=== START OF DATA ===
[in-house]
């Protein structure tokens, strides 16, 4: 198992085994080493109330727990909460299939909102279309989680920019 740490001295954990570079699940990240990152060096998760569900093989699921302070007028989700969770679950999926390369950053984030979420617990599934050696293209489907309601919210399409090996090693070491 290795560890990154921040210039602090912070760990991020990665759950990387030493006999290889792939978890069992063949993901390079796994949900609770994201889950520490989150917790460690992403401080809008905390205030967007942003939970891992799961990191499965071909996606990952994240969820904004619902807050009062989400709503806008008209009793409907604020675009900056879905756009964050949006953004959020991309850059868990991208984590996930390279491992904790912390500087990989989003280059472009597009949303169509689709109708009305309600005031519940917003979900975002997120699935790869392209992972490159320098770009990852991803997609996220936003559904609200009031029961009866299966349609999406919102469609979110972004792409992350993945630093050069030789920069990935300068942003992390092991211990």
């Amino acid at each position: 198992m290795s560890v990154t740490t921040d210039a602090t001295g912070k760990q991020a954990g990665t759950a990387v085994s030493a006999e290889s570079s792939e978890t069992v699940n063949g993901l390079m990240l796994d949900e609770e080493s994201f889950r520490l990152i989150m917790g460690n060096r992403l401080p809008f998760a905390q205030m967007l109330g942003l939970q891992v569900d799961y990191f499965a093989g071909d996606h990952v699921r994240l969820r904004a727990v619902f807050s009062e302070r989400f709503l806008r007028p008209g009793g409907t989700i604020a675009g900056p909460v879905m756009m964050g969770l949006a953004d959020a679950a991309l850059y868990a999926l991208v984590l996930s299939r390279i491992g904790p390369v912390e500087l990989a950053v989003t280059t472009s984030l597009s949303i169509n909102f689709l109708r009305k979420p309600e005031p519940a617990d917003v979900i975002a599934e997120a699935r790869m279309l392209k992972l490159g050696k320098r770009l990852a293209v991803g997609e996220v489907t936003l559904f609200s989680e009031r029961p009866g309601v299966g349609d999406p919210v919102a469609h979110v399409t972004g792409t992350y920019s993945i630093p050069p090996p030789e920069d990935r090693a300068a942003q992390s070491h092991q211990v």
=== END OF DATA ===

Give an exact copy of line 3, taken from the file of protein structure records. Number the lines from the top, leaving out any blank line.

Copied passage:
């Amino acid at each position: 198992m290795s560890v990154t740490t921040d210039a602090t001295g912070k760990q991020a954990g990665t759950a990387v085994s030493a006999e290889s570079s792939e978890t069992v699940n063949g993901l390079m990240l796994d949900e609770e080493s994201f889950r520490l990152i989150m917790g460690n060096r992403l401080p809008f998760a905390q205030m967007l109330g942003l939970q891992v569900d799961y990191f499965a093989g071909d996606h990952v699921r994240l969820r904004a727990v619902f807050s009062e302070r989400f709503l806008r007028p008209g009793g409907t989700i604020a675009g900056p909460v879905m756009m964050g969770l949006a953004d959020a679950a991309l850059y868990a999926l991208v984590l996930s299939r390279i491992g904790p390369v912390e500087l990989a950053v989003t280059t472009s984030l597009s949303i169509n909102f689709l109708r009305k979420p309600e005031p519940a617990d917003v979900i975002a599934e997120a699935r790869m279309l392209k992972l490159g050696k320098r770009l990852a293209v991803g997609e996220v489907t936003l559904f609200s989680e009031r029961p009866g309601v299966g349609d999406p919210v919102a469609h979110v399409t972004g792409t992350y920019s993945i630093p050069p090996p030789e920069d990935r090693a300068a942003q992390s070491h092991q211990v």